Kirchhoff’s Voltage and Current Laws
Granted, a switch circuit can perform power conversion, and granted, it can be described as a switch matrix. How do we make the choices of switch operation? Consider first the simple circuit shown to the right – something we might try for AC-DC conversion. This circuit has problems. Kirchoff’s Voltage Law (KVL) tells us:
The sum of voltage drops around a closed loop is zero.
Imagine what will happen here if the switch is closed: the sum of voltages around the loop is not zero! in reality, a very large current will flow, and cause a large I X R (current times resistance) voltage drop in the wires. KVL will be satisfied by the wire voltage drop, but a fire might result! We would hope that fuses will blow or circuit breakers will trip instead. KVL should serve as a warning: Dont connect unequal voltage sources directly.
You are familiar with KVL as an abstract rule of circuit analysis, In power electronics, KVL takes on a much more concrete meaning. There is nothing to prevent someone from building the circuit above, but it will cause problems as soon as the switch is closed. This is the reality of KVL: We can try to violate KVL, but will not succeed. As you should realize, this means certain things about the switch matrix. We must avoid switching operations that connect unequal voltage sources. Notice that a wire, or a dead short, can be thought of as a voltage source with V=0, so the warning is a generalization for avoiding shorts across an individual voltage source.
A similar constraint holds for Kirchoff’s Current Law (KCL). KCL states that:
Currents into a node must sum to zero.
When current sources are present in a converter, we must avoid any attempts to violate KCL. Consider the simple circuit shown to the right. If the current sources are different and if the switch is opened, the sum of the currents into the node will not be zero. In a real circuit, high voltages will build up and cause an arc to create another current path. This situation has real potential for damage, and a fuse will not help. Again, this is the reality of KCL: We can try to violate KCL, but will not succeed. We must avoid operating switches so that unequal current sources are connected in series. An open circuit can be thought of as a current source with I=0, so the warning applies to the problem of opening an individual current source.
In contrast to conventional circuits, in which KVL and KCL are automatically satisfied, switches do not ‘know’ KVL or KCL. If a designer forgets to check, and accidentally shorts two voltages of breaks a current source connection, some problem will result. The photograph to the right shows a power handling board which was destroyed when an error connected the input voltage source to a reversed voltage. The circuit breakers did not have time to react.
There are some interesting implications of the current law restrictions when energy storage is included. Look at the circuit diagrams to the right. Both represent ‘circuit law problems’. The voltage source will cause the inductor current to ramp up indefinitely since . We micht consider this to be a ‘KVL problem’, since the long-term effect is similar to shorting the source. In the next example, the current source will cause the capacitor voltage to ramp up toward infinity. This causes a ‘KCL problem’; eventually an arc will form to create an additional current path, just as if the current source had been opened. Of course, these connections are not a problem if they are only temporary. However, it should be evident that an inductor will not support a DC voltage and a capacitor will not support an DC current.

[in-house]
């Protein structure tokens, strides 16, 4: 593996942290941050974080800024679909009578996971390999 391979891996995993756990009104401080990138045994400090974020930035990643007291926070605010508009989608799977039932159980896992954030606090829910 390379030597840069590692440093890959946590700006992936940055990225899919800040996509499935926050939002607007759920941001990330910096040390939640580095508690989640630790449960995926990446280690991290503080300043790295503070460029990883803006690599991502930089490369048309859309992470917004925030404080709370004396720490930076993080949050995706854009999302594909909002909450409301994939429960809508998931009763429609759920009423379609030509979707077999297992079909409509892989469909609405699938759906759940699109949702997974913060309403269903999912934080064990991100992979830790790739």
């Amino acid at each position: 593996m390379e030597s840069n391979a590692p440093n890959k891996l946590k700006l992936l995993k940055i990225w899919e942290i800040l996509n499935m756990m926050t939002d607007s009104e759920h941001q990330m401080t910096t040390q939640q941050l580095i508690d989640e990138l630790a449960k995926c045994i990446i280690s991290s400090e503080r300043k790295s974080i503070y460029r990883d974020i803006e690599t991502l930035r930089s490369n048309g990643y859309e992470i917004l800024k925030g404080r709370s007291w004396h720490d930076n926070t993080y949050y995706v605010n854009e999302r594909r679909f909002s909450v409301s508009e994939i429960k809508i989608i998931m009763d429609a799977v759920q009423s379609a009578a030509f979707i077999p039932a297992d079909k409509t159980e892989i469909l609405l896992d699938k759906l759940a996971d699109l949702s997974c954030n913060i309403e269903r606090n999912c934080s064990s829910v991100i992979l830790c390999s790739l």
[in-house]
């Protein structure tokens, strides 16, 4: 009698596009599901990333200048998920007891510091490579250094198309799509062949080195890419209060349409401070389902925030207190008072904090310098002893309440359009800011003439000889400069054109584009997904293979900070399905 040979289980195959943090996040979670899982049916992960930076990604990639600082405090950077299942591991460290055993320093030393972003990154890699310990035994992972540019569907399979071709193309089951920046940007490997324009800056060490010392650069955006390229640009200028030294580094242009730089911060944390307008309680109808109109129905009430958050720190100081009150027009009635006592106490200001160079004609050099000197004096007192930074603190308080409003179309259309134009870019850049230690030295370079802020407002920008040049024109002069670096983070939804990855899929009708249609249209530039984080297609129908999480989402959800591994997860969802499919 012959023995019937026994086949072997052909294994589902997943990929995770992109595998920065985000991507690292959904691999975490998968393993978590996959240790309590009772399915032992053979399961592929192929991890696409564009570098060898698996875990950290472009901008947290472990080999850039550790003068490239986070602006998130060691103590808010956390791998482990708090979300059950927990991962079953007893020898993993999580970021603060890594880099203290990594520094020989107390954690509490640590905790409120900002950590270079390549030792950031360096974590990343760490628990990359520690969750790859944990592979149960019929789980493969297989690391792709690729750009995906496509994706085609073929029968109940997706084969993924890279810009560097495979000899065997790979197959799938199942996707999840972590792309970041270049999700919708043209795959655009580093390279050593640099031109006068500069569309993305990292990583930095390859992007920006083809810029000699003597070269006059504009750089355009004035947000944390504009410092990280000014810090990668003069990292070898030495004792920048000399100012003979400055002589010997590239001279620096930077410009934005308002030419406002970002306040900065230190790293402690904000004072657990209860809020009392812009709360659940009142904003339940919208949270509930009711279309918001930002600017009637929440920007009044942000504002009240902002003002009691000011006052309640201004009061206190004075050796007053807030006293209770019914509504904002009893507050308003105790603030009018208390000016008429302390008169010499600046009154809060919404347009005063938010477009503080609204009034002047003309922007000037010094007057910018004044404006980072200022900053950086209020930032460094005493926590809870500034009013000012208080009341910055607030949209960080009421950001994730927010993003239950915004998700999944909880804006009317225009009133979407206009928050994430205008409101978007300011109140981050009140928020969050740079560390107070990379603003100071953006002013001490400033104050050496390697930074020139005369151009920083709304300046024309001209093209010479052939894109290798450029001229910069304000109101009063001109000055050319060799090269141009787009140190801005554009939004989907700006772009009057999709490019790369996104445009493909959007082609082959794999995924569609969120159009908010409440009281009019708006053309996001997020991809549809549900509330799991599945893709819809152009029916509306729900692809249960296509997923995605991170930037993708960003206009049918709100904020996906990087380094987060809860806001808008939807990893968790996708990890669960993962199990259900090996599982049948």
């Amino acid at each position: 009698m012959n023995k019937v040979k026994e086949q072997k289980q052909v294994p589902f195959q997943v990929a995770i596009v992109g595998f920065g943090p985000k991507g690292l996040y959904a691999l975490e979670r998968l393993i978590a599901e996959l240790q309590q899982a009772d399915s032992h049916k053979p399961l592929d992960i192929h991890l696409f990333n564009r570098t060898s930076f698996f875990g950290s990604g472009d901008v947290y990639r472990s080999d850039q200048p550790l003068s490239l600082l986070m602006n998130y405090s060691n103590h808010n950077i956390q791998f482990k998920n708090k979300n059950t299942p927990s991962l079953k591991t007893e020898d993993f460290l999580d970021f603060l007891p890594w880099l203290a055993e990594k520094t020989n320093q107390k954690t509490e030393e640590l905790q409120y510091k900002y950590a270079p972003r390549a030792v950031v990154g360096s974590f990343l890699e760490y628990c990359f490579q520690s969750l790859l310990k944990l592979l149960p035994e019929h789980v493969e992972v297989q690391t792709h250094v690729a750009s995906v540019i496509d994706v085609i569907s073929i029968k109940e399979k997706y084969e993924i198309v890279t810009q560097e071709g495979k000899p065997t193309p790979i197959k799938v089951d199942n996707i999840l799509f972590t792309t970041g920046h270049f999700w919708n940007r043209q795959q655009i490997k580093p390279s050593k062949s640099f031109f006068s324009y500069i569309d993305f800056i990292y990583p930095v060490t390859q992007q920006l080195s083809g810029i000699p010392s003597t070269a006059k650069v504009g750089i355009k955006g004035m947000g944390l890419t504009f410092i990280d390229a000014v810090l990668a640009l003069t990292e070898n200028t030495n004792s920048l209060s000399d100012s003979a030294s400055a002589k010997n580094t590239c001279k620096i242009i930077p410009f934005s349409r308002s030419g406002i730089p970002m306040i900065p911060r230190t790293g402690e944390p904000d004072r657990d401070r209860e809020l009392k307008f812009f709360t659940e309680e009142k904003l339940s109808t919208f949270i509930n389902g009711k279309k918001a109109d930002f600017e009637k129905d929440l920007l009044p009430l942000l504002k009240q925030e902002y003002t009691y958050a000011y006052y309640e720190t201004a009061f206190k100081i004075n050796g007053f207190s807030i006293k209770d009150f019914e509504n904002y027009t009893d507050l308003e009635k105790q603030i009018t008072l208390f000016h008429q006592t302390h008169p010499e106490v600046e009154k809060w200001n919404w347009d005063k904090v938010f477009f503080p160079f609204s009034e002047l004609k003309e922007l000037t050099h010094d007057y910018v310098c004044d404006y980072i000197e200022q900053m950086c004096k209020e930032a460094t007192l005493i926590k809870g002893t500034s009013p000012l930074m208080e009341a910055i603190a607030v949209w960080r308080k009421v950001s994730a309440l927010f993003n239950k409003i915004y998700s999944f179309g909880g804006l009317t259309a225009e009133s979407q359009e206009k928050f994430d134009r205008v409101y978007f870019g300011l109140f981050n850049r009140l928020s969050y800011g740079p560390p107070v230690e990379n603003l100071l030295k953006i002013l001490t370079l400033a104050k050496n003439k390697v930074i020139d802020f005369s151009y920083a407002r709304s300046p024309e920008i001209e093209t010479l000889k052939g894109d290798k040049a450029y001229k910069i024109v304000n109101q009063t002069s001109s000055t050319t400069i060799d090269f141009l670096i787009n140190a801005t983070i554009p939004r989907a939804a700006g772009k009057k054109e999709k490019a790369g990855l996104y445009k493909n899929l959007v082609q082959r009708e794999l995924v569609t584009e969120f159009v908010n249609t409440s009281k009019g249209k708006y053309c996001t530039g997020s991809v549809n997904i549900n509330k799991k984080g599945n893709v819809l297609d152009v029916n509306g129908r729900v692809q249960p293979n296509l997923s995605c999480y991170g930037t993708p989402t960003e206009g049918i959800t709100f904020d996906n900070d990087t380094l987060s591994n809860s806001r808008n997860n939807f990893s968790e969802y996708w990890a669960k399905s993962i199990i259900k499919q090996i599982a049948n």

Circuit laws are not exclusively linked to problems. Both KVL and KCL provide very positive guidance about how to design a switch matrix. They provide excellent working rules for design. Often, all but one or two possibilities for switches and their operation can be identified simply through careful application of basic circuit laws. Let us return to the diode bridge example to illustrate. Some of the possible connections are shown below. It is easy to see that any diode combination that connects both of the left devices or both of the right devices in the same direction will attempt to violate KVL. Other combinations will not create and KVL or KCL problems, but the diodes will never allow any current to flow through the resistor load. Just a little more thought quickly reduces the switch arrangements to one combination: there is only one connection of the diode bridge that permits energy to flow without violating KVL.
KVL determines many effects of current interconnections. We have compared a half-wave rectifier with resistive and R-L loads previously. Consider a half-wave rectifier with a current source load, as shown below. KCL requires that we provide a current path for the output source. Since there is only one loop in the circuit, this path requires the diode to be on at all times. No switching action will ever occur, and the combination will not function as a power converter. The result is quite different when a diode bridge supplies the current source, since several loops can be formed.
Power electronics is perhaps the only major subject in which a designer must think carefully about obeying circuit laws!